Page 436

Page 436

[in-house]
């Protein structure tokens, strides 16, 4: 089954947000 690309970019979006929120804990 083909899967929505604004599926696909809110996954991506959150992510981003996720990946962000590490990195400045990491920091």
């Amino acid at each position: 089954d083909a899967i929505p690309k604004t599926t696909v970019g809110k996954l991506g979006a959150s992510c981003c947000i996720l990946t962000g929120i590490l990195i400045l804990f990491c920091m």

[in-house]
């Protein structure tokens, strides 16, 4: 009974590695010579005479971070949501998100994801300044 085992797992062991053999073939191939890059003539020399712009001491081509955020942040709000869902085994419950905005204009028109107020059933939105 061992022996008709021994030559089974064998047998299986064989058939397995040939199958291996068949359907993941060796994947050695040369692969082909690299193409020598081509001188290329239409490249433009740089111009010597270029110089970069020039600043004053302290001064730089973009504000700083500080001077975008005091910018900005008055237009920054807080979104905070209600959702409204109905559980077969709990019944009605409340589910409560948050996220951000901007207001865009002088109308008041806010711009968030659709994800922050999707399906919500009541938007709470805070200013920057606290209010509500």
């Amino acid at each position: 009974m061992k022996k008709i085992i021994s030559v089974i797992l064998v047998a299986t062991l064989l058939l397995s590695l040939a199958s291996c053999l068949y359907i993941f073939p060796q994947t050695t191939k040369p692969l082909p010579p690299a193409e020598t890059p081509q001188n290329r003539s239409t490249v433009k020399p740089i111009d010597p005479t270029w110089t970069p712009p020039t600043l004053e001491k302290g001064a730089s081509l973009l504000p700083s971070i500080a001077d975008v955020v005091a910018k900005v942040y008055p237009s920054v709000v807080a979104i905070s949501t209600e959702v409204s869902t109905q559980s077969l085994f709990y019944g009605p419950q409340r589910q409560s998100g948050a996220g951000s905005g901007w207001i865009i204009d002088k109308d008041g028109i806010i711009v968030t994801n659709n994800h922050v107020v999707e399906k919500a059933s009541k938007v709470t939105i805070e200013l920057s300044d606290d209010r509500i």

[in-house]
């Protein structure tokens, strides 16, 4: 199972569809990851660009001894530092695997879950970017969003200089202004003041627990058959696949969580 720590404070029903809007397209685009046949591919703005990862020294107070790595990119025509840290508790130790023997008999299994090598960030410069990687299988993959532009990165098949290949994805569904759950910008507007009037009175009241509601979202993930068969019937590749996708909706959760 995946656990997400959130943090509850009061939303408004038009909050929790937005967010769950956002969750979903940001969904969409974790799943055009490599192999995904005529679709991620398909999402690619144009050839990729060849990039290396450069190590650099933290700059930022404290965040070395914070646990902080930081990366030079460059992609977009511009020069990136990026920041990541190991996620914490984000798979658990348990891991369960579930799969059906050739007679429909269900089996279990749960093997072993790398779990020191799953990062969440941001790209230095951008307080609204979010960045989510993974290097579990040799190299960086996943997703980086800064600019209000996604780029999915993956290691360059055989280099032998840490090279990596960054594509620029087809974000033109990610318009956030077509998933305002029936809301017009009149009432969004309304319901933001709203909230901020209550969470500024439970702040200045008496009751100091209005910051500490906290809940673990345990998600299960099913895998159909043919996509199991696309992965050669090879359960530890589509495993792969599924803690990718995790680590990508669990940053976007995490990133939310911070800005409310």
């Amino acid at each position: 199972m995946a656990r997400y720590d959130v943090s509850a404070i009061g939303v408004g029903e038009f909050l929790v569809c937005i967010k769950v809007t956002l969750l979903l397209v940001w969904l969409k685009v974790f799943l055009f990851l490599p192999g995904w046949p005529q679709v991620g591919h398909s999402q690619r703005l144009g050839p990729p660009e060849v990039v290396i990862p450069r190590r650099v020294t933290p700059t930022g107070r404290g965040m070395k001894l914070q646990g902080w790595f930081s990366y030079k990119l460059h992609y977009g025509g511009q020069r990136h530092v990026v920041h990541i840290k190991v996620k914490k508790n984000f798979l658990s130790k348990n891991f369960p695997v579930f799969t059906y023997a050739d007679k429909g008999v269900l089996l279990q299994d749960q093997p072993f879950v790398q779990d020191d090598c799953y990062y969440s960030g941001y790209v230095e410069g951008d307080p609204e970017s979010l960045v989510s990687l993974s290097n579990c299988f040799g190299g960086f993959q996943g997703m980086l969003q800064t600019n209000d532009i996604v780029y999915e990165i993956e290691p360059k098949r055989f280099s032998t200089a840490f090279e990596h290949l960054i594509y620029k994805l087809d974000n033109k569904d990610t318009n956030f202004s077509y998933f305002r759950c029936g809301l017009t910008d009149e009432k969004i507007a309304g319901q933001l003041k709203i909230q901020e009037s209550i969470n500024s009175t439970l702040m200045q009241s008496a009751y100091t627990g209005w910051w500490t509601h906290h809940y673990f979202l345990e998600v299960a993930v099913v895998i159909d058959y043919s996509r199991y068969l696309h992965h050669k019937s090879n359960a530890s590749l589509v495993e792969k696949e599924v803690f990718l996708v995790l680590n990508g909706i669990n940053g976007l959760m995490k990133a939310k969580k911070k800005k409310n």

WILLIAM J. GLASS. This gentleman is a prominent citizen of DeWitt County, Texas, and one whose constancy to the business in hand, and whose thrift, has added so greatly to the value of the agricultural regions of the section. Everything about his large estate, which comprises 1,400 acres, indicates that he is an agriculturist of advanced ideas and progressive princi­ples, and his farm is one of the most productive and best kept in the com­munity. He has 300 acres in a fine state of cultivation, and devotes a consid­erable portion of the rest to the raising of good graded stock. He has also given considerable land to his children. He was born in the Keystone State, February 7, 1818, to John and Mary (Johnson) Glass, who were born in Maryland and Pennsylvania, respectively, the former of whom died in 1850, and the latter in 1823. The paternal grandfather was a native of the Emerald Isle, while the maternal ancestors were of English descent. William J. Glass was reared in the State of his birth, and was educated at Washington College, Washington County, Pennsylvania, from which institution he graduated in, 1846, and in this class also graduated James G. Blaine, of Maine. He began life as a school teacher in his native State, but in 1848 came to Texas, arriv­ing at Galveston in the fall of that year, on election day, and voted for Henry Clay. In 1850 he became President of the College of Seguin; a position he filled with distinguished ability for six years, winning golden opinions as an educator and disciplinarian.            The attendance greatly increased under his rule, and it was acknowledged by all that the institution was more prosperous under his management than it had ever been before. On account of failing health he was compelled to give up this occupation for some time, and came to Concrete, and here was occupied in “teaching the young idea" until the opening of the Civil War, and built up an excellent school at this place. At the end of that time he began raising stock on his present estate, which is one of the finest and most valuable in the county, and is situated about four miles east of Hochheim. The land is slightly rolling prairie, the soil is rich and productive, and all is susceptible of cultivation. In 1850 Mr. Glass led to the altar Miss Fidelia Stevens, a native of Ohio, and a daughter of Obediah Stevens, who came to the Lone Star State about 1849, and by her is the father of eight living children: Glendora, wife of John Hankins, resides at Kerrville; John A. is married and is a stockman of Brown County, Texas; William J., Jr., is a minister of the Methodist Episcopal Church, is married and resides in Coke County; Mary F. is the wife of Dr. Davis of Mitchell  County; M. H. is married and resides near his parents; Barney graduated from the Medical Department of Jefferson College, Philadelphia in 1885, and later from a New York institution and became a successful practitioner of Cuero, where he died in 1890, leaving a widow; Kate is the wife of J. B. North; Edward, and Maggie, live at home. . Mr. Glass is a member of the A, F. & A. M., is a man of worthy principles, is a useful citizen and very highly respected.        .